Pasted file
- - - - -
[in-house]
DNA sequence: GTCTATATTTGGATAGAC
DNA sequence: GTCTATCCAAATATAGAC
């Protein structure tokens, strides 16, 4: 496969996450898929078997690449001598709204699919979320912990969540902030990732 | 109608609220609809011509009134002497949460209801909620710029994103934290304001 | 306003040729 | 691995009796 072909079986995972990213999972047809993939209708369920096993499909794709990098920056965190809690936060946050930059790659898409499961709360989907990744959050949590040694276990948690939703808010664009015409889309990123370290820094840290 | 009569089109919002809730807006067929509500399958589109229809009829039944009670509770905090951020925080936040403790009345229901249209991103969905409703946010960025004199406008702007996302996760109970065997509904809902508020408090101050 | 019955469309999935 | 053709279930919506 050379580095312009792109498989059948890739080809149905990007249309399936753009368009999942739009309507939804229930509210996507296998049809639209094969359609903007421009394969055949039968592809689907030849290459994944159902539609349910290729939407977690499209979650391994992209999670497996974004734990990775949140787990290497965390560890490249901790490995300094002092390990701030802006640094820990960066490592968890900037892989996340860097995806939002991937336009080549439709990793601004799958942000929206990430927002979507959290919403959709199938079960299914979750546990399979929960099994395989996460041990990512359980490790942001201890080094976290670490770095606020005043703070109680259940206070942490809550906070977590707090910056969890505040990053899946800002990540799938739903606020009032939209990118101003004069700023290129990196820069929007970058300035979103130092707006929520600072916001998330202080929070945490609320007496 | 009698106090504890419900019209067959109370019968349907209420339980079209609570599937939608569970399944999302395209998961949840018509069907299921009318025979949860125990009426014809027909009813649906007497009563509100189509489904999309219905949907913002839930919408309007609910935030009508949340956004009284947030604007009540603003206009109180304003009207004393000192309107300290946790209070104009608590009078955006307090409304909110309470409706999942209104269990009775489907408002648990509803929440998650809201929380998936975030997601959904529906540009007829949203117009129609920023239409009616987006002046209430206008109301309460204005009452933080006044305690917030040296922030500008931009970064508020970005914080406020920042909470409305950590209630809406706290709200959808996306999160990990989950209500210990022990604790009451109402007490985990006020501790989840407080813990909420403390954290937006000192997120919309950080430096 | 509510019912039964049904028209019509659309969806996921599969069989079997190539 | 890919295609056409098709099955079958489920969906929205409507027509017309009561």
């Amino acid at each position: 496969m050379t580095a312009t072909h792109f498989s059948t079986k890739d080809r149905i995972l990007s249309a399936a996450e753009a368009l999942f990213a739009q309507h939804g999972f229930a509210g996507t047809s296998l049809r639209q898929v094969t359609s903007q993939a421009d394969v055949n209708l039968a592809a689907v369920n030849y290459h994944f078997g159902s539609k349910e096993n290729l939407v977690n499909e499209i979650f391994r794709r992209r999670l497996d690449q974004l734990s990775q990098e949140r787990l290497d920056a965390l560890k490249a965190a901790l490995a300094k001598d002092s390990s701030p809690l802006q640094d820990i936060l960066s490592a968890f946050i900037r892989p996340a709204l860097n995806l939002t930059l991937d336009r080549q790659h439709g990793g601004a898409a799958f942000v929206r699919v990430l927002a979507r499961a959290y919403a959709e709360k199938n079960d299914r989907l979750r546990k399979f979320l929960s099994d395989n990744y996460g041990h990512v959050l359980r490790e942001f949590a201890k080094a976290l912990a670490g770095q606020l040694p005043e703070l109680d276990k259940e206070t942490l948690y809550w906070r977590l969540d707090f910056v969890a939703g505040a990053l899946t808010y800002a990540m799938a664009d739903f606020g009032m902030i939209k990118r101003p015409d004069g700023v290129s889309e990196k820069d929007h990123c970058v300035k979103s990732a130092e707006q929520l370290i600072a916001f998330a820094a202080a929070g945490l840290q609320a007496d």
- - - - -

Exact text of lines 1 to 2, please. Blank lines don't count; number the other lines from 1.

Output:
[in-house]
DNA sequence: GTCTATATTTGGATAGAC